According to the Administration on Aging, by 2030, the number of senior drivers age 85 and older will quadruple. And while senior drivers get high marks for some common safety standards, such as wearing seat belts and sober driving, the AAA Foundation for Traffic Safety still sites an uptick in traffic accidents after age 65. In addition, driving is a form of independence and provides a vital connection to social and medical resources, so deciding when to give up the keys can be a difficult process.
- The Presence of Neurological Conditions
Parkinson’s Disease, ALS, MS, and Alzheimer’s disease are a few ailments that can impair motor and sensory skills and interfere with a senior’s ability to drive.
- Hearing and Vision
Trouble hearing horns and sirens or problems reading road signs and traffic signals can make driving hazardous for seniors and for other drivers sharing the road.
- Side Effects of Medications
Some prescription drugs carry warnings of side effects, such as dizziness, nausea, and fatigue that can impair driving. Seniors should also be aware that certain medications, when combined, can have side effects that impair driving abilities. Furthermore, even some common over-the-counter medications can lead to impaired driving.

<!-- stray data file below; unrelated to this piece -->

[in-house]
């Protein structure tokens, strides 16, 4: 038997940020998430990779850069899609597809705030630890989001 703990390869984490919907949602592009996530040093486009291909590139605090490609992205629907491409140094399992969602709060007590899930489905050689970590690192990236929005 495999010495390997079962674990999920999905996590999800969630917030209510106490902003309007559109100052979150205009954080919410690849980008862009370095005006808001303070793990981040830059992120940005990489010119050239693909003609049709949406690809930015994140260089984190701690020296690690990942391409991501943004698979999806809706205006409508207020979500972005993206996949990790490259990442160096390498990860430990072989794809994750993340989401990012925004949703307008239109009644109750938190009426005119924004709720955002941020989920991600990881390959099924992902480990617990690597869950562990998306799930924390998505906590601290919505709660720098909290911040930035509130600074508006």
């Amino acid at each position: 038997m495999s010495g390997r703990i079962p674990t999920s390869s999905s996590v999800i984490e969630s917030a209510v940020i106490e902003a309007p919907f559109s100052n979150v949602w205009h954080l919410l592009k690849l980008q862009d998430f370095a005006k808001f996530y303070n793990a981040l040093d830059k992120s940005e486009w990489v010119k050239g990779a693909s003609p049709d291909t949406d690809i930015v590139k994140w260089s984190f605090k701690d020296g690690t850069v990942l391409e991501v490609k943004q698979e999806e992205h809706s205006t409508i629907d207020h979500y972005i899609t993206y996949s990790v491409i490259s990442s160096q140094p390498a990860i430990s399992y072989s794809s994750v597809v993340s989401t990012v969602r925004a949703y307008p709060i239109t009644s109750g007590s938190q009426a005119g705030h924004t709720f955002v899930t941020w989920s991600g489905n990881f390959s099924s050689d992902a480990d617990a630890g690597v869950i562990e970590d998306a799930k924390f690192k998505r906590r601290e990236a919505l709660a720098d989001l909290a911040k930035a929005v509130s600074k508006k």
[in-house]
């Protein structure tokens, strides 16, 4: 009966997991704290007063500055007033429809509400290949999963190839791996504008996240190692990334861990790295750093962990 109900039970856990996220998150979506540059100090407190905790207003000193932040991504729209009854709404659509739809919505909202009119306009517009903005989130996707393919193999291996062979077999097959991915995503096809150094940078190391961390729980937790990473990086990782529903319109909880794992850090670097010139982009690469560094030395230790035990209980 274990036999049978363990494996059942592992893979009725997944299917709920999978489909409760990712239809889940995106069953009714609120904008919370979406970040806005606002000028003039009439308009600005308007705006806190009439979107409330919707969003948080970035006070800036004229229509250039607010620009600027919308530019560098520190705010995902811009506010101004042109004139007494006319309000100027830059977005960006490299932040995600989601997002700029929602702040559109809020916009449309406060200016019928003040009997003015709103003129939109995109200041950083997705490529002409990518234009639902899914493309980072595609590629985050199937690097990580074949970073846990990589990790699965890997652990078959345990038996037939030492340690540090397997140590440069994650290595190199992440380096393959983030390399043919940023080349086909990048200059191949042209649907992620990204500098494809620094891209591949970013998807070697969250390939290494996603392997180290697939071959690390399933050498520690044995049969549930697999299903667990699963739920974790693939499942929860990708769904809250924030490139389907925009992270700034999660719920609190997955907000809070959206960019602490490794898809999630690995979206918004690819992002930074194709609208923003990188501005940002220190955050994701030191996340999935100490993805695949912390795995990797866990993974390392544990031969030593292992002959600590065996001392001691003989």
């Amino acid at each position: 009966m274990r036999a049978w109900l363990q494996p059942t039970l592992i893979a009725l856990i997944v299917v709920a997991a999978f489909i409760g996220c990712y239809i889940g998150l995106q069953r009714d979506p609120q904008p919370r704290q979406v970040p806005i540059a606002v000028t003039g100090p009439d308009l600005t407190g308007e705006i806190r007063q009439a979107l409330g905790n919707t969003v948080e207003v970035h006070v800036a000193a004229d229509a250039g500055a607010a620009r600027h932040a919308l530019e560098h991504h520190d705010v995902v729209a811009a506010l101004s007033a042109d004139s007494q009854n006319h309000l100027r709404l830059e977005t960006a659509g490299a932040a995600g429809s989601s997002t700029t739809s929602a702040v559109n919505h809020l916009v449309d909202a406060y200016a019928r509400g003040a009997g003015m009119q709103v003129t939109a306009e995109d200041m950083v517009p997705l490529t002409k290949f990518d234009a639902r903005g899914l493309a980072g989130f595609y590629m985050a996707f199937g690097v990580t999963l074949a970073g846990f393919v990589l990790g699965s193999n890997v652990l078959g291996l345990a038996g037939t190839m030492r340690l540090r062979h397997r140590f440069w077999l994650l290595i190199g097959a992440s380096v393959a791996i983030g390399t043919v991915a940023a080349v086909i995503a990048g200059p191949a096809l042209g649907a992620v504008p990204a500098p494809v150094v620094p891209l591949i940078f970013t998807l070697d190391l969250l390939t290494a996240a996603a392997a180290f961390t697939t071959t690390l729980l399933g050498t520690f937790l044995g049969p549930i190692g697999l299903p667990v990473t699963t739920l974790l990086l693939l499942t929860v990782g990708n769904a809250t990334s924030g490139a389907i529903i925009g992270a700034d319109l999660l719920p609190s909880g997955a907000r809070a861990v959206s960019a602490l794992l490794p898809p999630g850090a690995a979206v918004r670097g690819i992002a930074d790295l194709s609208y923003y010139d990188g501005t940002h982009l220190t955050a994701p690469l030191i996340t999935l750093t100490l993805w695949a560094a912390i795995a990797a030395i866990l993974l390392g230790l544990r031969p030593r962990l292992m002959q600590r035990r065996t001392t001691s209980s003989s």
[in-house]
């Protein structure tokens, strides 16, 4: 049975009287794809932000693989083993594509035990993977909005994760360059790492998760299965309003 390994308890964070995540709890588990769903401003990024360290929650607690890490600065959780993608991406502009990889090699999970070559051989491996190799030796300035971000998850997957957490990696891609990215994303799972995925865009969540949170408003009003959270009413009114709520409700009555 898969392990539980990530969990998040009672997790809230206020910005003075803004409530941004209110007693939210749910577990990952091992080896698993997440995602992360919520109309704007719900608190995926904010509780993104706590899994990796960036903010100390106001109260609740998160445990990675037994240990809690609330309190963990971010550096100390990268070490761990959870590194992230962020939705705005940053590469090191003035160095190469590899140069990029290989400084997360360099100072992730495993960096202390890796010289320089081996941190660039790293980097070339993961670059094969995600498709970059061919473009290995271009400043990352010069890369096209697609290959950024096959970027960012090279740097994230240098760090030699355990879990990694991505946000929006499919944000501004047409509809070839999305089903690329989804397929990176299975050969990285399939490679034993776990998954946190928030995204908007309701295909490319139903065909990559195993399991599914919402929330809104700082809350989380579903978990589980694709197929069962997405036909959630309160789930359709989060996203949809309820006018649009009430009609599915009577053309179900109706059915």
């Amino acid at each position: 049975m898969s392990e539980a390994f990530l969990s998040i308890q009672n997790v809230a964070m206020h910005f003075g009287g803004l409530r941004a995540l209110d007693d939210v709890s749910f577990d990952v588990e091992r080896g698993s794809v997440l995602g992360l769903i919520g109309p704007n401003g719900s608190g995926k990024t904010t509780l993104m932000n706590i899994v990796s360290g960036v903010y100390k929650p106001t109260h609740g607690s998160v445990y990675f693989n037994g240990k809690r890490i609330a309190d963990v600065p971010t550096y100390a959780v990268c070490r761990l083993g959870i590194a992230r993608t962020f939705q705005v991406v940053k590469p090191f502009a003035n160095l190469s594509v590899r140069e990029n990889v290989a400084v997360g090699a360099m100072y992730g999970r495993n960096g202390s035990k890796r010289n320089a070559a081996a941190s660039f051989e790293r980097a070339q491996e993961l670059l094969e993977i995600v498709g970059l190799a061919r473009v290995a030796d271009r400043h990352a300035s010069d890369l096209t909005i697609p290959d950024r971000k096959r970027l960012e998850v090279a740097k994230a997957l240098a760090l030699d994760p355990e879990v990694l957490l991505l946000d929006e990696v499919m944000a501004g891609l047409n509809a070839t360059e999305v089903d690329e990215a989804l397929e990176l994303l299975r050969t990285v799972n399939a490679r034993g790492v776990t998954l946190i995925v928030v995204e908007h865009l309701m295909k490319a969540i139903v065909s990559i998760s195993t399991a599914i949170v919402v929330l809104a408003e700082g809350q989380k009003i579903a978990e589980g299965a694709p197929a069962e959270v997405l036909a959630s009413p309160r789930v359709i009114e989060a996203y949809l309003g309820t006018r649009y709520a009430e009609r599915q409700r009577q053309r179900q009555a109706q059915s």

What You Can Do to Help Seniors Who May Need to Give Up Driving
More than 8 million seniors rely on others for their transportation. Having viable transportation options gives seniors access to essential medical and social resources, gives them a sense of independence and helps keep them connected to friends and family. That’s why Caregivers by Wholecare offers transportation services to seniors who cannot drive themselves.